During estimates, the minister made it clear that he did not know what effect the changes to the legislation would have; he did not even know the details of its implementation. I advise the minister to spend some time in his office taking some of the phone calls and receiving the letters that have been flooding into my office in recent months in relation to what is happening there, and he will learn a few of the facts of life of the legislation that he so enthusiastically put through earlier this year.

  For another group of defence people, Christmas in new locations with new schools will mean quite a different set of expenses because these are people who have been made redundant through either the CSP or the force structure review. As I was outlining last week, according to the reports I am receiving, in the case of some of these people, superannuation is being used as a tool to ensure that people who have effectively been made redundant but who have not been offered a redundancy package, are nevertheless forced out of the services. In such circumstances, it is a voluntary separation and, therefore, they are not entitled to a redundancy package.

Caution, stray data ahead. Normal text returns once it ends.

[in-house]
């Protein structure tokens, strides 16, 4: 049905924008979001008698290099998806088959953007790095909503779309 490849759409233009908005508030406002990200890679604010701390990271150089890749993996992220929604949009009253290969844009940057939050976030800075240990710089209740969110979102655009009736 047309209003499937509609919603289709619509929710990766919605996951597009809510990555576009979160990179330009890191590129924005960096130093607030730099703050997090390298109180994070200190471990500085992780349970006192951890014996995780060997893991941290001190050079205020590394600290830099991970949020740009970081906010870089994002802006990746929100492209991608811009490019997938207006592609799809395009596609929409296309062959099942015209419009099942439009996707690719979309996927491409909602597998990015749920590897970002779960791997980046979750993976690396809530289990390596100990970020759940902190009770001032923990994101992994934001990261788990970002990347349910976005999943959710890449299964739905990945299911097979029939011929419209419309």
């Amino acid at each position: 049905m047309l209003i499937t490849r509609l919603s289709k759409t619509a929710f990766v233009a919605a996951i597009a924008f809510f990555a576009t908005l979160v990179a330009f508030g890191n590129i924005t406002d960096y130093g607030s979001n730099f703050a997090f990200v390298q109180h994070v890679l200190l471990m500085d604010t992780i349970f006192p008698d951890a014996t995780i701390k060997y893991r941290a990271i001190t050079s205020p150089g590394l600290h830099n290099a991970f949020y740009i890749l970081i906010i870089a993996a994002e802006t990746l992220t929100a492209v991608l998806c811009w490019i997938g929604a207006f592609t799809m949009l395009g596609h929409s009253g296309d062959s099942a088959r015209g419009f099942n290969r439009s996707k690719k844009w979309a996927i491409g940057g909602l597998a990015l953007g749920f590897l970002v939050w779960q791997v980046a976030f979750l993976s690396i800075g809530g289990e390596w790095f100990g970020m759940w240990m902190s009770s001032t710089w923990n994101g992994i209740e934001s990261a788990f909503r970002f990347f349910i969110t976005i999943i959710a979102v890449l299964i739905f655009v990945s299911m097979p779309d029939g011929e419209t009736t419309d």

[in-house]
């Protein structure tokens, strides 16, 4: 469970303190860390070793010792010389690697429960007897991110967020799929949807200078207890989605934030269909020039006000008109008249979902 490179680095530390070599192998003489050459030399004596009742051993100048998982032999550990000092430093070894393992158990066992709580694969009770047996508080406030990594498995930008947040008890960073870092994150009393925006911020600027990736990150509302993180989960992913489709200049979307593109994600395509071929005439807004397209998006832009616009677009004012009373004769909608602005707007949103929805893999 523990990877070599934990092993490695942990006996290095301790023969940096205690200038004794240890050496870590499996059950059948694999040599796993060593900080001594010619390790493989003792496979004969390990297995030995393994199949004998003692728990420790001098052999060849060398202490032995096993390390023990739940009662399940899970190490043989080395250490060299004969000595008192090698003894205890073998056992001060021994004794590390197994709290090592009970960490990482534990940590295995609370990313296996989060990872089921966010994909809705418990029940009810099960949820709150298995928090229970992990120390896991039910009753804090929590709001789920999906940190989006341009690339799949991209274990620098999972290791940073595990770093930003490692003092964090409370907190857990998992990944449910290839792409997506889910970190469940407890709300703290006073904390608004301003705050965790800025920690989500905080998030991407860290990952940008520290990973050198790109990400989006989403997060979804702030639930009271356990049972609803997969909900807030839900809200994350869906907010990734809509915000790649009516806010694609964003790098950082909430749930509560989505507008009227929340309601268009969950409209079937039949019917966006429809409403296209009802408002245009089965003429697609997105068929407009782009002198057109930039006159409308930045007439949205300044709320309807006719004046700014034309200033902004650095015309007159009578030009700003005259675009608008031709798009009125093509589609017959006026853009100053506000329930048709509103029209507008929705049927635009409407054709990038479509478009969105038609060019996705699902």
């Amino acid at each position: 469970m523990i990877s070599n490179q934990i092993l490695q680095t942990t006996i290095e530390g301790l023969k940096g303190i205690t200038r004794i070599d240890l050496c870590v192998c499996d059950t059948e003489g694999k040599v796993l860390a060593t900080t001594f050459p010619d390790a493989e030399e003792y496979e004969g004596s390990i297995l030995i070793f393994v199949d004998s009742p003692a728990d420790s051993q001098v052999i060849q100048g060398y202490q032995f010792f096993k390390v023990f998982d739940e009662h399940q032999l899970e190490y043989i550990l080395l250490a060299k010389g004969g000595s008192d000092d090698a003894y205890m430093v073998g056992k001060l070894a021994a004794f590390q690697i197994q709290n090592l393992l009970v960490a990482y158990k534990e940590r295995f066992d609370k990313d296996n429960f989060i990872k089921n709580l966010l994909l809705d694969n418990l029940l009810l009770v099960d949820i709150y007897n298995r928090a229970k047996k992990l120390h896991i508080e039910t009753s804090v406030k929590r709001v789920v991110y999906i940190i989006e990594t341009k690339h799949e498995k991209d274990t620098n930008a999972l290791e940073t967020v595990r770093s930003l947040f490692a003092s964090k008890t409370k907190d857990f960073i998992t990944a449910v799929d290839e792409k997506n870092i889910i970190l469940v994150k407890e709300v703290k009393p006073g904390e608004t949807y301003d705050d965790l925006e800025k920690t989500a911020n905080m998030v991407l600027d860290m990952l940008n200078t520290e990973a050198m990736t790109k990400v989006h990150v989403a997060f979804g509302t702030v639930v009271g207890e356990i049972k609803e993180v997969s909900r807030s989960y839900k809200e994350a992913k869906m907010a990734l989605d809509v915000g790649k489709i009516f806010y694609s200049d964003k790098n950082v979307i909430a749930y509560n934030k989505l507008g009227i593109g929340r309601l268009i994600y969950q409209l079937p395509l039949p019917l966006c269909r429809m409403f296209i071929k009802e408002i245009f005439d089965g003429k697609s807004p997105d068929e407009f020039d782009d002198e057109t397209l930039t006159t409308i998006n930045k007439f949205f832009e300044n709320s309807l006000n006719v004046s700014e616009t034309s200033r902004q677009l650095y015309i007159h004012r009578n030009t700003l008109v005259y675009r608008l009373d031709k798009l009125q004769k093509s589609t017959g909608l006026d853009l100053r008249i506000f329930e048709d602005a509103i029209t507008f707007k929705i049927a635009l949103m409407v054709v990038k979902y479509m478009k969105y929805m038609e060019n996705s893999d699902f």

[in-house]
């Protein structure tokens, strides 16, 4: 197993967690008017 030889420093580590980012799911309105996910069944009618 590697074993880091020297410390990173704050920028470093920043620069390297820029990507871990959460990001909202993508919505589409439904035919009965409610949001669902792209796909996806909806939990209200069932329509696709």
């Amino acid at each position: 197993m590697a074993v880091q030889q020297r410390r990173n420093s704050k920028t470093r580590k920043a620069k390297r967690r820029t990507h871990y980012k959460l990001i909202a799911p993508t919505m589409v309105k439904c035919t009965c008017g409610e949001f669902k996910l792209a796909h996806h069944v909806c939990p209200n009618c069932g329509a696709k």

Personnel who have been replaced by civilians as a consequence of the CSP are, in some cases, being offered continued employment in the defence forces but at a lower pay and skill scale with a consequential detrimental effect on their DFRDB, and if they do not like that, they can leave. Most ADF personnel cannot afford to see their superannuation slip back, so they opt to leave. This is good for the government because it ensures that the projected level of separations and the reduction of numbers in the Defence Force that it is driving for and targeting under the review program are met. But at the end of the day it is yet another indirect attack on the defence forces.